What makes the Waldorf School of Garden City’s middle school so remarkable? We’re intentionally small, so all students get the attention they deserve. Many core academics are taught in intensive blocks, providing learning that is deep and thorough. Woodworking and class plays are as much a part of the curriculum as math and science. In seventh and eighth grades, students go to our to campus in New Hampshire for a week in the great outdoors, sail the ocean on a seaworthy nineteenth century schooner for their eighth grade trip (location varies from year to year), and travel into New York City’s many cultural hotspots to experience firsthand the history, art, music and architecture they’ve studied.
A Distinctive Education: Key Points
The use of drawing, painting, music, movement, poetry, modeling and drama enhances the learning experience in all subjects. A high value is placed on imagination and creative in the middle school. This encourages a strong sense for the artistic and cultural life and is supported by an aesthetic teaching environment.
Key subjects are taught in `Main lessons`: blocks of up to four weeks of the same topic, usually for two hours every morning, allowing for depth, integration and focus. The rhythms of the day, week, month and year give a context that is enhanced by seasonal celebrations.
There is a central place for structured movement, the outdoor environment and learning through doing across the entire age-range. The school timetable may include traditional games, sports, eurythmy, gymnastics, drama productions and an extensive program of woodworking, fiber arts and other artistic activities.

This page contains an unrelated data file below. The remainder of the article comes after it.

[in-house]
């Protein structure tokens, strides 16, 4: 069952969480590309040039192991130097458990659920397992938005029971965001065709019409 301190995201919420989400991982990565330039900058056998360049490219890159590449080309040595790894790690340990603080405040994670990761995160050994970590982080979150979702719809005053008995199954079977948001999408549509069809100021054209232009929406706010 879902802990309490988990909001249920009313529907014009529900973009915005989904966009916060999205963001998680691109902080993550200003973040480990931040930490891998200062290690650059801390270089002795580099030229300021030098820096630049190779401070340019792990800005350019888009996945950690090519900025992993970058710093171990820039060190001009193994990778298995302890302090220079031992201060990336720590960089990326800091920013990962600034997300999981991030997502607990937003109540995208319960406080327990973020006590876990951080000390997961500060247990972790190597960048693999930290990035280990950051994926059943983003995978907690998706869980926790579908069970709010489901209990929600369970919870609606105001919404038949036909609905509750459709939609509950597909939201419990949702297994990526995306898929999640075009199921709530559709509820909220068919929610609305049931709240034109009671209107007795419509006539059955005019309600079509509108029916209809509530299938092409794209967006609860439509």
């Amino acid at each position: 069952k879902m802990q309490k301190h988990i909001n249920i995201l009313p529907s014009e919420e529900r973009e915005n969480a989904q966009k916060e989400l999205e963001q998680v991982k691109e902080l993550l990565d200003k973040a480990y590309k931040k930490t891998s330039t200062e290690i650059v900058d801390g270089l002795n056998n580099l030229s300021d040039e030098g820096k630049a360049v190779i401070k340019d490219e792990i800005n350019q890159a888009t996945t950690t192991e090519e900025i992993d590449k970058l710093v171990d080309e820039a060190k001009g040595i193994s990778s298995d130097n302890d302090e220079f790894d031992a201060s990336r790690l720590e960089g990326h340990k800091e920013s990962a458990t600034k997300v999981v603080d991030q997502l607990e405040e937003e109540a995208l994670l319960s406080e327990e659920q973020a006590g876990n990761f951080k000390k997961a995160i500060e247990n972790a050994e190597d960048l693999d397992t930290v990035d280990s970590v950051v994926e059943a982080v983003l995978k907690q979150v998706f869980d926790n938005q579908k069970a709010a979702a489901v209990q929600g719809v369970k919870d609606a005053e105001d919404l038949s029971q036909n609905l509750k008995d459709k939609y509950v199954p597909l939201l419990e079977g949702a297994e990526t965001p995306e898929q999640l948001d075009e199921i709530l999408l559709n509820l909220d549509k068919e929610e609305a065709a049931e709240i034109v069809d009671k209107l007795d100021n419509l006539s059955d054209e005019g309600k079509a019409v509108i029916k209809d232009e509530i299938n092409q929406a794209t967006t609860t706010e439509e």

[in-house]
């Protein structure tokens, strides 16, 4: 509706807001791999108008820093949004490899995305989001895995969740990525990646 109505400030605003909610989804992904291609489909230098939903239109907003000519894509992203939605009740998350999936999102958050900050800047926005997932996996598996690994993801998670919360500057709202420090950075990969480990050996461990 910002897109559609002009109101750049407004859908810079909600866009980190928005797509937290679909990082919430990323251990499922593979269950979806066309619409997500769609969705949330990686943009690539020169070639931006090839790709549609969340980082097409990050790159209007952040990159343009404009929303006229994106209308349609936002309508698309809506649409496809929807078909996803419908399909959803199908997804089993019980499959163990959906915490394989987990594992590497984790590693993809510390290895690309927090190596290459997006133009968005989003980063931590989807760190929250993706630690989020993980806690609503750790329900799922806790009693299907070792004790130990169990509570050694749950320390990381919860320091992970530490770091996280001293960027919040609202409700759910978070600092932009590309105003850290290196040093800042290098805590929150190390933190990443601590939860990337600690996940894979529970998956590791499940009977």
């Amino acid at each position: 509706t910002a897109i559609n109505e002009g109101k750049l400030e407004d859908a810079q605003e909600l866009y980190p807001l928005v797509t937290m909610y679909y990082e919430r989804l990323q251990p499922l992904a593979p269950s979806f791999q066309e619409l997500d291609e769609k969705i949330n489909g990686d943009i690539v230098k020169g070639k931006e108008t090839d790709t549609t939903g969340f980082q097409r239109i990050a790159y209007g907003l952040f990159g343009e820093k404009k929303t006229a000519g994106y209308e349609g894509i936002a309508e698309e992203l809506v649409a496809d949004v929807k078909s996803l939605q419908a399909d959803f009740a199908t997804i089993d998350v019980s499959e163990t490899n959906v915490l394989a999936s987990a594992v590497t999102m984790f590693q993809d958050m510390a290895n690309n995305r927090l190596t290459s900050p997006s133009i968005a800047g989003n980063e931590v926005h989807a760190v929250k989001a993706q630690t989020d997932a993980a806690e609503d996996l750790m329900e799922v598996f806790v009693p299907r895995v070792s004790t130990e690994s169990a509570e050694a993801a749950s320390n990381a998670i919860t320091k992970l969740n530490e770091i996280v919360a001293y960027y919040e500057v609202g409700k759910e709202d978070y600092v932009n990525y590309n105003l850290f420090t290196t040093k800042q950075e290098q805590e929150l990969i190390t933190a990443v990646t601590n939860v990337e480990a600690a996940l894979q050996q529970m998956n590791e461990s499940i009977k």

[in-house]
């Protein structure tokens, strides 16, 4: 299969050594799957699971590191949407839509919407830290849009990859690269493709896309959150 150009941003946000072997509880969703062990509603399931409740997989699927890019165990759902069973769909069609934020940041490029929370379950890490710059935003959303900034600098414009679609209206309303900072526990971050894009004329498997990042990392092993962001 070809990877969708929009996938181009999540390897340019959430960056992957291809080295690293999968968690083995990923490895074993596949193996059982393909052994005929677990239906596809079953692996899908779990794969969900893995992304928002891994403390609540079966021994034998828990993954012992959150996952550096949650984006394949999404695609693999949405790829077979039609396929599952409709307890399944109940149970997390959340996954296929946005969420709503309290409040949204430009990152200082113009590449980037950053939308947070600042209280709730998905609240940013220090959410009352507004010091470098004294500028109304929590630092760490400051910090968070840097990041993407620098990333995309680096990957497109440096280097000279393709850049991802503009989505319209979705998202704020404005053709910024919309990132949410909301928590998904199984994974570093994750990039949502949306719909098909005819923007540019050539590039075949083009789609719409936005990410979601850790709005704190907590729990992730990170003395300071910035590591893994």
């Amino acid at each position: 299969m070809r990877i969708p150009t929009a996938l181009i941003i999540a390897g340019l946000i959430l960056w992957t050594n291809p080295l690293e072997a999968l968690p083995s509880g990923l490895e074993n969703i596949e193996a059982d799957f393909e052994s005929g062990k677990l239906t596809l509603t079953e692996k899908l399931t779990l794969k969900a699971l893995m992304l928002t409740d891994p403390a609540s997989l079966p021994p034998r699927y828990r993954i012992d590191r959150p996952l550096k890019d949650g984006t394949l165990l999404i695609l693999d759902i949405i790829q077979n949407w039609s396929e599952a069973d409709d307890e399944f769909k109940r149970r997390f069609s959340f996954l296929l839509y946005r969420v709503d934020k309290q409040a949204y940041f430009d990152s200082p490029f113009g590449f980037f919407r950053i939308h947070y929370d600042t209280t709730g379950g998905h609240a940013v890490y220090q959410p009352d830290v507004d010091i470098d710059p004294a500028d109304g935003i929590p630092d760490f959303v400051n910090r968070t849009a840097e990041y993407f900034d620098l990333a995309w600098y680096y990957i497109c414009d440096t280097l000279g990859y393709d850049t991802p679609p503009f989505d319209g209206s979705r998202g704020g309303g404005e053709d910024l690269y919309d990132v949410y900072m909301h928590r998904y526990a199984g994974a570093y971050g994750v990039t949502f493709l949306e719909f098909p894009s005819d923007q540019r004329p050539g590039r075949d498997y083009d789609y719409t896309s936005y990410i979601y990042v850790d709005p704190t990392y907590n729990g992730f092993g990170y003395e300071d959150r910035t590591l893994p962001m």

Social and emotional skills are fostered in a variety of ways including by the exploration of global and social perspectives at the middle school level.
The oral and narrative tradition is brought to life though recitation, drama and an extensive use of poetry, stories, myths and legends from all cultures.
Not too soon, not too late. The lesson content and its method of presentation are linked to the children’s emotional, social, physical and intellectual development. The education is provided in a way and at a pace that respects the child’s developmental journey.
The unique qualities of each child can be observed and described, but not always measured. The development of every pupil is closely monitored, mainly through ongoing formative assessment and in-depth study.
Every pupil is expected to give of their best across all disciplines, thus avoiding one-sidedness and early specialization. Hard-work, determination and good teaching can always build on innate ability.
The Middle School curriculum enhances students’ reasoning capacities in their developmental transition from active do-ers and explorers to critical thinkers with acute skills in reasoning, dialogue and synthesizing information from multiple sources to draw reasoned conclusions. In the Middle School, students take an active role in the interpretation and translation of information. Students engage in the scientific process of exploration, logical reasoning in conceptual mathematics, and the study of codified systems of governance. They learn the physical laws of the universe and study the changes and migrations of cultural development in various historical eras. In all these, students engage in the processes of reformulating data, constructing theories, debating complex issues in light of influencing contexts and drawing conclusions based on well founded reasoning.
In the social realm, students’ interpersonal skills and communicative abilities are bolstered by opportunities to engage in projects with practical and “real world” applications. They learn business models, organize fundraisers and take an active involvement in supporting humanitarian advocacy groups. The Middle School class field trips take on a more ambitious scope that includes physical challenges and travel that test students and allow them to build confidence in their capabilities as well as create memorable bonding experiences. By the end of eighth grade, students have not only mastered skills, but have also gained a growing understanding of how things learned in the classroom are connected to each other, to the outside world and to their own lives.